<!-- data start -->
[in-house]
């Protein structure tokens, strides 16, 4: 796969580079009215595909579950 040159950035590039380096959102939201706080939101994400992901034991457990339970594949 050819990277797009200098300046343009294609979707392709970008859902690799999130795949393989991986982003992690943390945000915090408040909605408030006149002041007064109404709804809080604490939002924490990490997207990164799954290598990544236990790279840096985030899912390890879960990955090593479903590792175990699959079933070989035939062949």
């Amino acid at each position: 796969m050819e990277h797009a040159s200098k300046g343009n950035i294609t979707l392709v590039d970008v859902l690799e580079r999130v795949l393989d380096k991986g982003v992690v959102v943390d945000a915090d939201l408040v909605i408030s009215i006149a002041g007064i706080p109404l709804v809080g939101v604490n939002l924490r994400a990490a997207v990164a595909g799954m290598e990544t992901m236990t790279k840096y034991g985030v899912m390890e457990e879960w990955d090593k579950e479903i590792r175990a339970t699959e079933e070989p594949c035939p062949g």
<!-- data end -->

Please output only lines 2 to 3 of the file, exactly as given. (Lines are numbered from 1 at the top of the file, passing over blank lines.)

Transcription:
């Protein structure tokens, strides 16, 4: 796969580079009215595909579950 040159950035590039380096959102939201706080939101994400992901034991457990339970594949 050819990277797009200098300046343009294609979707392709970008859902690799999130795949393989991986982003992690943390945000915090408040909605408030006149002041007064109404709804809080604490939002924490990490997207990164799954290598990544236990790279840096985030899912390890879960990955090593479903590792175990699959079933070989035939062949």
């Amino acid at each position: 796969m050819e990277h797009a040159s200098k300046g343009n950035i294609t979707l392709v590039d970008v859902l690799e580079r999130v795949l393989d380096k991986g982003v992690v959102v943390d945000a915090d939201l408040v909605i408030s009215i006149a002041g007064i706080p109404l709804v809080g939101v604490n939002l924490r994400a990490a997207v990164a595909g799954m290598e990544t992901m236990t790279k840096y034991g985030v899912m390890e457990e879960w990955d090593k579950e479903i590792r175990a339970t699959e079933e070989p594949c035939p062949g």